Reporter Natasha Stoynoff fights Trump's sexist attitude with new body confidence book
How a Canadian reporter from People Magazine found the strength to let demeaning comments slide off.
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Canadian Journalist Natasha Stoynoff is an author and a veteran reporter who has worked for People Magazine and the Toronto Star. Her latest project is as an editor and contributor for Curvy and Confident, a Chicken Soup for the Soul book that collects women’s personal stories about making peace with their bodies.
If Stoynoff's name is ringing a bell, that's because she's the same People magazine reporter who, in October, publicly stated – with six people backing her up – that Donald Trump forced his tongue down her throat without consent in 2005. We asked her about her book, and how she’s feeling as her alleged assailant is about to be sworn in as president.
Among so many submissions, what made a story stand out and tell you it needed to be included in the book?
There were so many great stories. So many times, I wanted to just call up the contributor and tell them “I loved your story, I want to cry with you, I want to laugh with you.” I felt so personally connected. When you read all those stories all at once, it leaves a big impact on you. So many of the stories were starting out with struggle and pain and it really (made me) realize how much women punish themselves and hate their bodies, no matter what shape or size or weight.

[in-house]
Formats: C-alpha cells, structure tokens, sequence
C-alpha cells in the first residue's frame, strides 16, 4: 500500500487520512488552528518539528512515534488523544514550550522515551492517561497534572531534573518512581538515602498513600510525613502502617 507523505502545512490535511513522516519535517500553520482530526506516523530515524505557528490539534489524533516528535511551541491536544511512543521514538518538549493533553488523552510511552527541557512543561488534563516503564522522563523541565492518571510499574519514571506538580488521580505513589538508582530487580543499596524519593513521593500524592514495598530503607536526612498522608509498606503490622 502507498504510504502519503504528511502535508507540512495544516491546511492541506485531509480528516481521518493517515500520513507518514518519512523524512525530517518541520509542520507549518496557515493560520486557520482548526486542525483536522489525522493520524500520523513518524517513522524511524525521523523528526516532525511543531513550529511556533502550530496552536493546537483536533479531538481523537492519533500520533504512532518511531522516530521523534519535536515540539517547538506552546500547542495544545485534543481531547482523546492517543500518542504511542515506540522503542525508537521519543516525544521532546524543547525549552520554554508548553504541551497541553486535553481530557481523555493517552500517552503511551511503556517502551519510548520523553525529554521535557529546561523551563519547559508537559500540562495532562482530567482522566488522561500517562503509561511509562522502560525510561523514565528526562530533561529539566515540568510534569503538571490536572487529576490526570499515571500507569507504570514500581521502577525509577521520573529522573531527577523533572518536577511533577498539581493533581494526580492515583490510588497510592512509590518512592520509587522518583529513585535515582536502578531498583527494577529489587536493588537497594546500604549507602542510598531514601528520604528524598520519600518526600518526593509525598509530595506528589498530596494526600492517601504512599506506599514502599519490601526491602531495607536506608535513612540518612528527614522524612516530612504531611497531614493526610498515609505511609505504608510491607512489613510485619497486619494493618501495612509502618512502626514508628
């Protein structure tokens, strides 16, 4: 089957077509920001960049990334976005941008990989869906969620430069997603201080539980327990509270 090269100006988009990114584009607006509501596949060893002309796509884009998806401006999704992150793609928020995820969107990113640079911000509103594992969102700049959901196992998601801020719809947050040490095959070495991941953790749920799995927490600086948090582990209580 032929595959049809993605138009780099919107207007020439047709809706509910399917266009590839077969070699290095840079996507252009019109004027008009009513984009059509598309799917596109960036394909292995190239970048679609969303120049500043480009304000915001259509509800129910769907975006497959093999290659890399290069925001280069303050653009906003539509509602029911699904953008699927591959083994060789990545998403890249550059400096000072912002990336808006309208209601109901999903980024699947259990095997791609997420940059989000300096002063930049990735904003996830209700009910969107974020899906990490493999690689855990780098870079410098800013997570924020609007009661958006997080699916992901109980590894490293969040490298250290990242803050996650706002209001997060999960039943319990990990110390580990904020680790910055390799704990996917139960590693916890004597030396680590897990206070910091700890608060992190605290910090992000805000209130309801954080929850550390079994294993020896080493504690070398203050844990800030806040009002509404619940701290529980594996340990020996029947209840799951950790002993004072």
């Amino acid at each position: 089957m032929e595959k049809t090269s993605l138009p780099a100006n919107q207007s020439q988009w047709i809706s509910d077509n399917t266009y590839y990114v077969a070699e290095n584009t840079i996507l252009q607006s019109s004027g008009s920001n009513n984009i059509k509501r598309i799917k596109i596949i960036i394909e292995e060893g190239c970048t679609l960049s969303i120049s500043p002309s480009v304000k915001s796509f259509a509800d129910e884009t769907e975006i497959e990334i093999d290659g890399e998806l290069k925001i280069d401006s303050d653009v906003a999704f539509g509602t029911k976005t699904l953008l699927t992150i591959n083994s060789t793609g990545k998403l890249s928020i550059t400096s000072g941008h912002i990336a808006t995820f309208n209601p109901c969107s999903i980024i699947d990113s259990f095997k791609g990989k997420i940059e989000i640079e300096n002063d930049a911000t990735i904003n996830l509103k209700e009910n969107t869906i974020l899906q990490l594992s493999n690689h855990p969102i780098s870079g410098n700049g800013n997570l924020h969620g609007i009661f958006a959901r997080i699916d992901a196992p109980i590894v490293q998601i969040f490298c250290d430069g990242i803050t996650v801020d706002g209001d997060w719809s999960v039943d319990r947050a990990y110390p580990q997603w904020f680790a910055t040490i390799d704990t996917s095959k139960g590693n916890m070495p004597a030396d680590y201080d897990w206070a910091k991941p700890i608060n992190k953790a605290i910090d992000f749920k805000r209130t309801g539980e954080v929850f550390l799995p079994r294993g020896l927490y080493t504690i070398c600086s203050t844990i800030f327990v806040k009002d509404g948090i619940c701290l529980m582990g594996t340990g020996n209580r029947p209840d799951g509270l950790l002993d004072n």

You know, this is awful. We have to do something about it. Instead of watching the numbers on the scale, we could be working towards becoming president or prime minister. It’s like a conspiracy to make women feel insecure so we don’t get anything done.
We wanted a to include stories of different ways to approach how one can be curvy and confident and what that means. I was very grateful when I came across stories that made me laugh. It was such a relief.
I can’t help but notice the dissonance between the message of this book and your experience in the spotlight. Donald Trump responded to your allegations by saying “Look at her, I don’t think so.”
It was crazy. (The People piece was published) when we were in the last week of the book. I had just gone through all these stories about women baring their souls and being afraid of what people say about how they look.